This post lists all the online extras for “Promised Land” in the Hamilton’s Battalion anthology!
Note: all deleted scenes contain SPOILERS.
Nathan is briefed by [REDACTED].
Nathan is assigned to help Rachel’s unit with fatigue duty. With appearances by Rachel’s messmates.
Continental Army and Revolutionary War
Washington’s Secret War, by Thomas Fleming. A great book about the winter at Valley Forge, Charles Lee and Thomas Conway’s attempt to bring down Washington, and the byzantine political landscape of the American Revolution.
Women soldiers and sailers
A comprehensive article from the Colonial Williamsburg website about camp followers, Molly Pitchers, and women soldiers: Women’s Service with the Revolutionary Army
Throughout history, many many people assigned female at birth have successfully presented as men and worked in trades and professions that were only open to men, including the military.
(While very little of the stuff I’ve read addresses this directly, it seems clear that some of them were ciswomen who wanted the practical benefits that came with male clothing, and some of them were trans. Of course, drawing any conclusions about the identities of individuals is usually a headcanon kind of thing, since understandings of gender have changed over time and LGBTQA+ people in the past were generally closeted by necessity.)
A few of my favorite AFAB soldiers and sailors (all of whom wrote or authorized memoirs if you want to know more!):
Deborah Sampson, who served in the Continental Army during the Revolutionary War [authorized biography on Google Books]
Hannah Snell, who served in the British Marines in the mid-18th century and later had a successful career writing her memoirs and lecturing about her experiences [authorized biography on Google Books]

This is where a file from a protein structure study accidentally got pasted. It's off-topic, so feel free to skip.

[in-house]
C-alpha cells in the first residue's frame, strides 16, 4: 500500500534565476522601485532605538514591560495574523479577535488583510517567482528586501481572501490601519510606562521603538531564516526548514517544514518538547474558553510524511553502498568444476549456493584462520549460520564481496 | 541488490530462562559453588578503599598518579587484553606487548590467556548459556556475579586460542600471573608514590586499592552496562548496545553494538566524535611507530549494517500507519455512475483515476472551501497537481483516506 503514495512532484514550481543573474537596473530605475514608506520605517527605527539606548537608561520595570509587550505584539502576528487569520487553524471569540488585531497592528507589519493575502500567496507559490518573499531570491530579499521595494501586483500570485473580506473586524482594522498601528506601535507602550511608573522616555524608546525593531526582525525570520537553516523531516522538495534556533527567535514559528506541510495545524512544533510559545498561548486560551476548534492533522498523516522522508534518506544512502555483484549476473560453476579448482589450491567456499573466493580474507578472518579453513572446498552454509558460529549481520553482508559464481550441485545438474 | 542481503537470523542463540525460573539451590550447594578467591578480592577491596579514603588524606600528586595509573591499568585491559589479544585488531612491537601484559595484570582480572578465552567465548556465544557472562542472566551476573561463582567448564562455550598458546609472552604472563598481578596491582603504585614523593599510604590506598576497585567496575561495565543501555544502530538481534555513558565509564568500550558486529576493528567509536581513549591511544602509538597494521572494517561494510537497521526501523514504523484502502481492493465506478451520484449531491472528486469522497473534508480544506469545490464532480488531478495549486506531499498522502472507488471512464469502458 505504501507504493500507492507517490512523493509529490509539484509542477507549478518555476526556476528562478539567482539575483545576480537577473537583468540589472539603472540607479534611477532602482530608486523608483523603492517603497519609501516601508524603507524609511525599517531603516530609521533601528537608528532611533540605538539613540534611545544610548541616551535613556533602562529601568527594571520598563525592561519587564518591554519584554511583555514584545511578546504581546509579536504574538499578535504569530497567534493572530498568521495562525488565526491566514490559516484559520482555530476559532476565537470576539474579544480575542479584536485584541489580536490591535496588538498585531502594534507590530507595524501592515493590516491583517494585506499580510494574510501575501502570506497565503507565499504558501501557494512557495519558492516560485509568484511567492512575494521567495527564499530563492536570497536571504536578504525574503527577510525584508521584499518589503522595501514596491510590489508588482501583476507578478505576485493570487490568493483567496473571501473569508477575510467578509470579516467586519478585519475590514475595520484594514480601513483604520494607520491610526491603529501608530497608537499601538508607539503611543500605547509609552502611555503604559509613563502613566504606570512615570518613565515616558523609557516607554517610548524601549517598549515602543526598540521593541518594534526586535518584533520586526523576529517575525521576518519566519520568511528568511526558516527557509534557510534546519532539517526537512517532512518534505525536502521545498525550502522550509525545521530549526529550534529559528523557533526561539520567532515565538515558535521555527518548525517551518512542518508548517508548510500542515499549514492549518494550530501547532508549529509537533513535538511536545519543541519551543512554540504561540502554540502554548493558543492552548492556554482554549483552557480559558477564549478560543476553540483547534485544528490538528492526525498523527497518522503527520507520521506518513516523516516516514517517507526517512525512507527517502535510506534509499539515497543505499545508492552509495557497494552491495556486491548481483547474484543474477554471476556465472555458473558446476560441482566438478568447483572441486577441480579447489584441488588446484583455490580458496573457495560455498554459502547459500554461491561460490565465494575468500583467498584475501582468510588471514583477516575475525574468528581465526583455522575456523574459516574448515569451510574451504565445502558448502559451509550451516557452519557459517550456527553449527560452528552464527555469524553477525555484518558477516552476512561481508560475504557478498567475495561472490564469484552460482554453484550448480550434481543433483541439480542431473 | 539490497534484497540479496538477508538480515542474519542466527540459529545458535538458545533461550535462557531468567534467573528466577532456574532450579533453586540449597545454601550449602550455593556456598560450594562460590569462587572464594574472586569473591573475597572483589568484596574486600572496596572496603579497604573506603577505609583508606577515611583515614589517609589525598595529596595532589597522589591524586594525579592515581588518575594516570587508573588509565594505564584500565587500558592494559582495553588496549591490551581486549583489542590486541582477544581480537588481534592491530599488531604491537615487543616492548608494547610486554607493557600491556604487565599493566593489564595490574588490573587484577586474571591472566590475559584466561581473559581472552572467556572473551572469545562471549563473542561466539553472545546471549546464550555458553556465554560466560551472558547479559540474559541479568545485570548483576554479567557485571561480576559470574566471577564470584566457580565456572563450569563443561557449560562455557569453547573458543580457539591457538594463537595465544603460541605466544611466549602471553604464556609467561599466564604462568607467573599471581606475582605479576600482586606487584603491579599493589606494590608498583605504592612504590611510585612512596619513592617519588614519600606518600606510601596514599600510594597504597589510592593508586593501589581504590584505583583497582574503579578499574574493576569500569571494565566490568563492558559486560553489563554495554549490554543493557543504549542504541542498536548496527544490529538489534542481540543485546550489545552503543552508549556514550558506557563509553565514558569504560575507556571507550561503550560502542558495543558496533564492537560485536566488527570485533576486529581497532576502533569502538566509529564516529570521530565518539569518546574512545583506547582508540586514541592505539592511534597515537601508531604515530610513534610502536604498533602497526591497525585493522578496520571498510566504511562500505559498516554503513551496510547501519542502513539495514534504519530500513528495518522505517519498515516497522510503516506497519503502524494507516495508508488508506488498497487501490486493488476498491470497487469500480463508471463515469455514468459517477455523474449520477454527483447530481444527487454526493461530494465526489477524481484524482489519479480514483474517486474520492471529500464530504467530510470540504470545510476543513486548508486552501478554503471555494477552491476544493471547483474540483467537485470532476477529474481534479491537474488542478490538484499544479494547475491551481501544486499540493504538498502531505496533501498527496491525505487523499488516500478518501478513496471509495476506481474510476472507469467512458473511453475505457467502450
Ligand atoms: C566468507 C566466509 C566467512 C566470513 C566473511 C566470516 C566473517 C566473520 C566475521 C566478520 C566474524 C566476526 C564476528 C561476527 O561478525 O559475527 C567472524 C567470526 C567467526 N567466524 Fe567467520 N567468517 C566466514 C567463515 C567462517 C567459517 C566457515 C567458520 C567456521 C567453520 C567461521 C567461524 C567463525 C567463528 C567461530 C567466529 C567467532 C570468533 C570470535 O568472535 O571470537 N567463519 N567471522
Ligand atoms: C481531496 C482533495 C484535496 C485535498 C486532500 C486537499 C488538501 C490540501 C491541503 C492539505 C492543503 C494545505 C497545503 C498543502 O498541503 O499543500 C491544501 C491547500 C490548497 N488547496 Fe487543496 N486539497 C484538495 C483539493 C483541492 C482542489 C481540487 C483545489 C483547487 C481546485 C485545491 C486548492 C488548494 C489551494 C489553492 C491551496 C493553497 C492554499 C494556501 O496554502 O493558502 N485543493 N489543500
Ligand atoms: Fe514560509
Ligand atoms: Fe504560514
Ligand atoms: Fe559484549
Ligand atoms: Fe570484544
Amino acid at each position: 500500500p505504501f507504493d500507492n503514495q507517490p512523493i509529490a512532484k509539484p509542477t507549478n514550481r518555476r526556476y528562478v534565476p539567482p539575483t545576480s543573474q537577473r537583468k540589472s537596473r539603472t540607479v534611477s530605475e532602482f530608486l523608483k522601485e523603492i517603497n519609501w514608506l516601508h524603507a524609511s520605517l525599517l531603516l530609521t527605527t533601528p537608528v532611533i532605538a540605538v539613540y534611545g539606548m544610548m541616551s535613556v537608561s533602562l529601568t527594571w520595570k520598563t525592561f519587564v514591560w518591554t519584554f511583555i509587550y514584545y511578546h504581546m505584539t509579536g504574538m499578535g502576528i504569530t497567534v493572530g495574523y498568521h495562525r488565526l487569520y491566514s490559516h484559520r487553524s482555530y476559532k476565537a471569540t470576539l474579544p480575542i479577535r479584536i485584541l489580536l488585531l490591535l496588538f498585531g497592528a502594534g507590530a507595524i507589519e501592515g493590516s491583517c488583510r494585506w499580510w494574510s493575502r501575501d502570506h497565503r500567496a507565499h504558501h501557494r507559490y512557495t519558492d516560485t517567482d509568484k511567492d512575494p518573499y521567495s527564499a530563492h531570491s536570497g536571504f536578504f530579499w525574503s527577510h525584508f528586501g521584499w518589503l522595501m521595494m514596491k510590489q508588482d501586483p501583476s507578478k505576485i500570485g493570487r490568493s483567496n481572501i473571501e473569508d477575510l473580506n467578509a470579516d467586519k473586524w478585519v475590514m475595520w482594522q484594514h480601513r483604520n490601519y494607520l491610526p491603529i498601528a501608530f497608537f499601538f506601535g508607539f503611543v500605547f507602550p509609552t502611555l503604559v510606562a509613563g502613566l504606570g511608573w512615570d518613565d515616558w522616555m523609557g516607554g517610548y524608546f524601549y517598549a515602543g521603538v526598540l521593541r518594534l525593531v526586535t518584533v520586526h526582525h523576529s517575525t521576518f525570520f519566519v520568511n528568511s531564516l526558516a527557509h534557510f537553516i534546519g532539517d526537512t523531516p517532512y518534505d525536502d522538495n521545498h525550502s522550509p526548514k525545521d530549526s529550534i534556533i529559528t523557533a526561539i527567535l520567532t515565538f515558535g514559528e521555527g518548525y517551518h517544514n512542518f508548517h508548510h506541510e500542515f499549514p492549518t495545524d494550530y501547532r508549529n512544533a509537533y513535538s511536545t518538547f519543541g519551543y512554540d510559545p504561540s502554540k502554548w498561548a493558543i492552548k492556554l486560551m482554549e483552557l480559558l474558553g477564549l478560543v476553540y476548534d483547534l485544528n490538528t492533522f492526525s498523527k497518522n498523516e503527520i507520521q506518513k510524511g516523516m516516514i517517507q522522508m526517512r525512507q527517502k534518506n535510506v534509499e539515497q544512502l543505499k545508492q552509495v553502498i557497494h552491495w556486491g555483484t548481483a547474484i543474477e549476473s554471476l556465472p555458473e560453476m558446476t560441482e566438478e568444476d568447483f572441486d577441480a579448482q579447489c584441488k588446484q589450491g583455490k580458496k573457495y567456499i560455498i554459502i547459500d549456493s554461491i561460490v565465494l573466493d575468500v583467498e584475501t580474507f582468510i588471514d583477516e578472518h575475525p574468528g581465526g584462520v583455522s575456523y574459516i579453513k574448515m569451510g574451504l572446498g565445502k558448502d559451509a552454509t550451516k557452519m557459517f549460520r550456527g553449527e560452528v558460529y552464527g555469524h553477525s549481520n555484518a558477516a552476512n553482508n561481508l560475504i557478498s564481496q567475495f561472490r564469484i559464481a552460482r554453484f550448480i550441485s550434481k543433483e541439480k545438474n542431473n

Mary Lacy, an 18th-century British sailor and shipwright
Nadezhda Durova, an officer in the Russian cavalry during the Napoleonic Wars.
And a couple of my favorite books on the subject:
Female Tars: Women Aboard Ship in the Age of Sail by Suzanne Stark
The Tradition of Female Transvestism in Early Modern Europe by Rudolf Dekker and Lotte van de Pol
Jews in Colonial America
Blog post by me: Was Alexander Hamilton Jewish?
Article: “Solomon Hays and the Yom Kippur Balcony Window Battle” by Michael Feldberg
A bill of exchange signed by Haym Salomon not long before Yorktown
First Women’s Gallery in America: a great article on women’s attendance at Shearith Israel synagogue at My Jewish Learning
The Shearith Israel Cemetery during British occupation
“JEWISH VOICES IN THE NEW WORLD. The Song of Prayer in Colonial and 19th-Century America: Origins and development of North America’s first Jewish music.” A virtual exhibit curated by Jeff Janeczko.
Duel with the Devil: The True Story of How Alexander Hamilton and Aaron Burr Teamed Up to Take on America’s First Sensational Murder Mystery by Paul Collins. I loved this book on the Levi Weeks murder case. The twists and turns are unbelievable! I also keep meaning to read the full trial transcript, which is available online.
Interview in Weehawken: The Burr-Hamilton Duel, as Told in the Original Documents by Harold Coffin Syrett.
Duel: Alexander Hamilton, Aaron Burr, and the Future of America by Thomas J. Fleming. Fleming looks in detail at the year leading up to the duel in both men’s lives and creates a very plausible picture of Burr’s motives. Thomas Fleming is my favorite scholar of early US history and as far as I’m concerned this is THE account of the duel. (DO NOT READ War of Two by John Sedgwick, which egregiously misquotes Aaron Burr’s mother in order to slut-shame her on about page 4, and goes from there.)